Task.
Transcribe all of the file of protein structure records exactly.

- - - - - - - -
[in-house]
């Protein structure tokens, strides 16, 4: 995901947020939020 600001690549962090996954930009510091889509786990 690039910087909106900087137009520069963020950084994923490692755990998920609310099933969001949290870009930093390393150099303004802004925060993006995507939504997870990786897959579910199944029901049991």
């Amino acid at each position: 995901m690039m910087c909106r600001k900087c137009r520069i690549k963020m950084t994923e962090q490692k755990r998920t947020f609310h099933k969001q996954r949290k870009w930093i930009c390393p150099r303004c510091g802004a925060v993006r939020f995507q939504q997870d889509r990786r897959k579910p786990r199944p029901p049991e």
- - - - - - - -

[in-house]
């Protein structure tokens, strides 16, 4: 995901947020939020 600001690549962090996954930009510091889509786990 690039910087909106900087137009520069963020950084994923490692755990998920609310099933969001949290870009930093390393150099303004802004925060993006995507939504997870990786897959579910199944029901049991």
């Amino acid at each position: 995901m690039m910087c909106r600001k900087c137009r520069i690549k963020m950084t994923e962090q490692k755990r998920t947020f609310h099933k969001q996954r949290k870009w930093i930009c390393p150099r303004c510091g802004a925060v993006r939020f995507q939504q997870d889509r990786r897959k579910p786990r199944p029901p049991e």